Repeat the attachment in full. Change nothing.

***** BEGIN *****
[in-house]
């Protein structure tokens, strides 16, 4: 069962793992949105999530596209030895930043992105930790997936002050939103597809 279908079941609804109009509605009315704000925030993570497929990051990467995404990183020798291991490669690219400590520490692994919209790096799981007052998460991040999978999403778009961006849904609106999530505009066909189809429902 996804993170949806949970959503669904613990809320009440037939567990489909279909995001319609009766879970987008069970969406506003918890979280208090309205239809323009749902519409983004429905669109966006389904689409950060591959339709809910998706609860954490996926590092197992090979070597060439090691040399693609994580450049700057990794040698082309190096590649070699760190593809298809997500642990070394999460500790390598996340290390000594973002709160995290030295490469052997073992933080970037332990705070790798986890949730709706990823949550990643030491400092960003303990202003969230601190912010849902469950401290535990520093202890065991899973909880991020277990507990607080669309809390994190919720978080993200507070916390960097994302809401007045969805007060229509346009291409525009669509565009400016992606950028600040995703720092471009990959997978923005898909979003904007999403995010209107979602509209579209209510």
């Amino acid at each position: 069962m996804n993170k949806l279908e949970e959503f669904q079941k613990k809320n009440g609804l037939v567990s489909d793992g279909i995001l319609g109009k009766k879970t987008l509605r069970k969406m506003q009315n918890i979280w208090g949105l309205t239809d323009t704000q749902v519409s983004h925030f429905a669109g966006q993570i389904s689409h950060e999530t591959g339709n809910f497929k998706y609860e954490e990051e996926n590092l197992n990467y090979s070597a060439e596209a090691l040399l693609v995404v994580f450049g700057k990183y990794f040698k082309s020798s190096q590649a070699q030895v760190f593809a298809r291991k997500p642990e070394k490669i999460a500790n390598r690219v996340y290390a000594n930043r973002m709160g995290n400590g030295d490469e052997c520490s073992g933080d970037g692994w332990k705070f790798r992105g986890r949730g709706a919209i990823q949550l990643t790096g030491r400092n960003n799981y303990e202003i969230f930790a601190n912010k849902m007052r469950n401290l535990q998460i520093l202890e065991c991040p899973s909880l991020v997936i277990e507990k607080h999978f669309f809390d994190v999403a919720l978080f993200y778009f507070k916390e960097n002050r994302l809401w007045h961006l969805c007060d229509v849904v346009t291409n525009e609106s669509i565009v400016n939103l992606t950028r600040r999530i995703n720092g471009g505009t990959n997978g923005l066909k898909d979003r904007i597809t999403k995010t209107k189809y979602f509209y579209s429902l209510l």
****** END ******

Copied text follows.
[in-house]
């Protein structure tokens, strides 16, 4: 069962793992949105999530596209030895930043992105930790997936002050939103597809 279908079941609804109009509605009315704000925030993570497929990051990467995404990183020798291991490669690219400590520490692994919209790096799981007052998460991040999978999403778009961006849904609106999530505009066909189809429902 996804993170949806949970959503669904613990809320009440037939567990489909279909995001319609009766879970987008069970969406506003918890979280208090309205239809323009749902519409983004429905669109966006389904689409950060591959339709809910998706609860954490996926590092197992090979070597060439090691040399693609994580450049700057990794040698082309190096590649070699760190593809298809997500642990070394999460500790390598996340290390000594973002709160995290030295490469052997073992933080970037332990705070790798986890949730709706990823949550990643030491400092960003303990202003969230601190912010849902469950401290535990520093202890065991899973909880991020277990507990607080669309809390994190919720978080993200507070916390960097994302809401007045969805007060229509346009291409525009669509565009400016992606950028600040995703720092471009990959997978923005898909979003904007999403995010209107979602509209579209209510």
């Amino acid at each position: 069962m996804n993170k949806l279908e949970e959503f669904q079941k613990k809320n009440g609804l037939v567990s489909d793992g279909i995001l319609g109009k009766k879970t987008l509605r069970k969406m506003q009315n918890i979280w208090g949105l309205t239809d323009t704000q749902v519409s983004h925030f429905a669109g966006q993570i389904s689409h950060e999530t591959g339709n809910f497929k998706y609860e954490e990051e996926n590092l197992n990467y090979s070597a060439e596209a090691l040399l693609v995404v994580f450049g700057k990183y990794f040698k082309s020798s190096q590649a070699q030895v760190f593809a298809r291991k997500p642990e070394k490669i999460a500790n390598r690219v996340y290390a000594n930043r973002m709160g995290n400590g030295d490469e052997c520490s073992g933080d970037g692994w332990k705070f790798r992105g986890r949730g709706a919209i990823q949550l990643t790096g030491r400092n960003n799981y303990e202003i969230f930790a601190n912010k849902m007052r469950n401290l535990q998460i520093l202890e065991c991040p899973s909880l991020v997936i277990e507990k607080h999978f669309f809390d994190v999403a919720l978080f993200y778009f507070k916390e960097n002050r994302l809401w007045h961006l969805c007060d229509v849904v346009t291409n525009e609106s669509i565009v400016n939103l992606t950028r600040r999530i995703n720092g471009g505009t990959n997978g923005l066909k898909d979003r904007i597809t999403k995010t209107k189809y979602f509209y579209s429902l209510l």